Losing someone we love is one of the most difficult things people can experience. The impact of the loss changes everything and mostly brings us to a standstill. We become vulnerable, realising how everything can change in a heartbeat. Every person’s grief is individual and follows its own path. The extent of our grief often reflects the depth and complexity of the relationship.
Along the way we experience anxiety. It is the fear of something, real or imagined, or a feeling of dread or foreboding. Our bodies react to our fear-based thoughts causing us to feel anxious. The thoughts are not based on what is happening now – in fact they may never happen. Our emotional pain creates a fear-based thought or memory leading to the physical reaction of anxiety.
Our bodies are made primarily for survival. When we have fearful thoughts, the body braces itself to take action to avoid the expected to happen. We get into the fight or flight mode, ready to fight off the threat or take flight to safety. When we have lost a loved one, we face many fears.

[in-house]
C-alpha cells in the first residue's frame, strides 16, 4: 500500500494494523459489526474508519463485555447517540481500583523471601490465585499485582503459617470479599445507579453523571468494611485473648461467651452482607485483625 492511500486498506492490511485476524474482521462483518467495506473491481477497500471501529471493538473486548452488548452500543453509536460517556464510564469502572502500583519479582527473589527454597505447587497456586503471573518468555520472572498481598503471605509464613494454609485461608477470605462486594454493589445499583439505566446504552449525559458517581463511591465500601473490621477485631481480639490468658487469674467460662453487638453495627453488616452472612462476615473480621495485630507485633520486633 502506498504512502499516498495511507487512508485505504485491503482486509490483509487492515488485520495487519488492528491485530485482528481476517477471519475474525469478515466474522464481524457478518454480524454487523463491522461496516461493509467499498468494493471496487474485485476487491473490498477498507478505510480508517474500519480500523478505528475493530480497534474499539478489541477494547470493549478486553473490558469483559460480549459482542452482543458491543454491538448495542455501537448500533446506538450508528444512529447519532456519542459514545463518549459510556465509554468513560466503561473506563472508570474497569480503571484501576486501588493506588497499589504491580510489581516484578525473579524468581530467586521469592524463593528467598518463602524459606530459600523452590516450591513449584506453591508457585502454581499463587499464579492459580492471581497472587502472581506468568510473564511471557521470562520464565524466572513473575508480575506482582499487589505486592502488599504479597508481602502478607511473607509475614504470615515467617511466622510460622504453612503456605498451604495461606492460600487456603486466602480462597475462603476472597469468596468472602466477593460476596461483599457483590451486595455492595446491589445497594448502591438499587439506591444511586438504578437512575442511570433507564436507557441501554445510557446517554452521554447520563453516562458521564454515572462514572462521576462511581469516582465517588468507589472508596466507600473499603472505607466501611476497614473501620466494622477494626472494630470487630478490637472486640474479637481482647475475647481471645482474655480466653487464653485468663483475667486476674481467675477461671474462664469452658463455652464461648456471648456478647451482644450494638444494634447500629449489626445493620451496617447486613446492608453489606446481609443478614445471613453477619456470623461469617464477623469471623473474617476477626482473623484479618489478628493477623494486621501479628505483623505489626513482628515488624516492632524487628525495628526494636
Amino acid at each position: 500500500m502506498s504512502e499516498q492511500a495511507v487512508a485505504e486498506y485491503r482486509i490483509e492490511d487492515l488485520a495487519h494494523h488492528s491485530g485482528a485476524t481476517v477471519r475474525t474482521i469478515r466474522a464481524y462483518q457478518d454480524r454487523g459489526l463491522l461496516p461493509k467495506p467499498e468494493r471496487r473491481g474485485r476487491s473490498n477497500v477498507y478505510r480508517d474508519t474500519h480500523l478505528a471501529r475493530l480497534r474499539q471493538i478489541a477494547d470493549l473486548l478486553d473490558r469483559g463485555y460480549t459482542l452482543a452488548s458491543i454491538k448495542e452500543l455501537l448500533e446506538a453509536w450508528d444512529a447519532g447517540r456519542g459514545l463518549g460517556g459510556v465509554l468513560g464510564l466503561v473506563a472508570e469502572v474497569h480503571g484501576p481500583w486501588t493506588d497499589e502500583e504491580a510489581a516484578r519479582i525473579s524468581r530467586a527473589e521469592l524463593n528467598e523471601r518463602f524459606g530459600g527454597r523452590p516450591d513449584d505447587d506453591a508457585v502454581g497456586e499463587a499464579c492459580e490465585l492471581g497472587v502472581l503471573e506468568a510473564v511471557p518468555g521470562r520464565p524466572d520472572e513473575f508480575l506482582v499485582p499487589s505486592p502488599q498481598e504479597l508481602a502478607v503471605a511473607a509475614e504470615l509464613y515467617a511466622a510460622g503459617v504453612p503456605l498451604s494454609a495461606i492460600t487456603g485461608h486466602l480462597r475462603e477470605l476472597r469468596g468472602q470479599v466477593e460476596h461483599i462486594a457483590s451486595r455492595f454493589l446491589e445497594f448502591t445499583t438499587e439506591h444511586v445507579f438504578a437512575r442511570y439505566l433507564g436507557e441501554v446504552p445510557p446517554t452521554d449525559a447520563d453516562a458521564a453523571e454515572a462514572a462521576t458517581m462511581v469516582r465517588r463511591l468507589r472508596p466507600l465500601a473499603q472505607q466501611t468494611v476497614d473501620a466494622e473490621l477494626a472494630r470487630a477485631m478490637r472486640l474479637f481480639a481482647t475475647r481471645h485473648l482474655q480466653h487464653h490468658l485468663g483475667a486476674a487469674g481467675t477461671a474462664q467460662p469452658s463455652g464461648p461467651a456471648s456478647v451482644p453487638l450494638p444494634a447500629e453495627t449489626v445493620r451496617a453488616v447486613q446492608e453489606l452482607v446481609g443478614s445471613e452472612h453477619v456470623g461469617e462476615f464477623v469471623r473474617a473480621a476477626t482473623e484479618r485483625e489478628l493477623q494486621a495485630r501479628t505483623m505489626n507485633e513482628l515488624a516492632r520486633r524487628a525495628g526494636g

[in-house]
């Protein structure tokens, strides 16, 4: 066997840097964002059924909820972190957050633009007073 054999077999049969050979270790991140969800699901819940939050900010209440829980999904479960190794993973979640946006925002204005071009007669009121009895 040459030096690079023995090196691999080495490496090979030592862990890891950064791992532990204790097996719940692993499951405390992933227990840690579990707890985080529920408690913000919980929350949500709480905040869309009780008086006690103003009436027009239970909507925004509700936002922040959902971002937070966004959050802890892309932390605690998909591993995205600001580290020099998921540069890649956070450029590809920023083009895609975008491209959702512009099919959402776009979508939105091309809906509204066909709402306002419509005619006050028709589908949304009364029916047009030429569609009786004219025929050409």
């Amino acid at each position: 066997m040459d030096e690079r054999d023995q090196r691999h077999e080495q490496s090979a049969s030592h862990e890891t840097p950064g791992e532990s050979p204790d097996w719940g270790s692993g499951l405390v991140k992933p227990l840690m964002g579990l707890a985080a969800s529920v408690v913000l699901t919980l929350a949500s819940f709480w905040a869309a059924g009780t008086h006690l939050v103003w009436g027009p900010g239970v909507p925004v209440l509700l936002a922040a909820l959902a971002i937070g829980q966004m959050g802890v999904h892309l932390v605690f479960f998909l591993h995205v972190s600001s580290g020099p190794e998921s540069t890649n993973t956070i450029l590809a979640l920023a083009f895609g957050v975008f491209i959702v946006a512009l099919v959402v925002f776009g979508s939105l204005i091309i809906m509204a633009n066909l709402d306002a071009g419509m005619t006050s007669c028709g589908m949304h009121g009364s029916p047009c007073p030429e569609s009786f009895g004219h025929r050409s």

The first step in dealing with anxiety is to know that it is a normal part of the grieving process. We need to understand the symptoms of anxiety that includes irregular heartbeat, dizziness and light-headedness, shortness of breath, choking sensations and nausea, shaking and sweating, fatigue and weakness, chest pain and heartburn, muscle spasms, hot flashes, and sudden chills, tingling sensations in your extremities, a fear that you are going crazy, a fear that you might die or that you are seriously ill.
You don’t have to struggle with anxiety in silence. We make sense of our world, experiences, and emotions through language, using words to express ourselves, our sadness, and our joy. We build our stories and share them with others and so we become part of each other’s worlds.
Bidwell Smith, C: Anxiety, the Missing Stage of Grief. Hatchett, New York.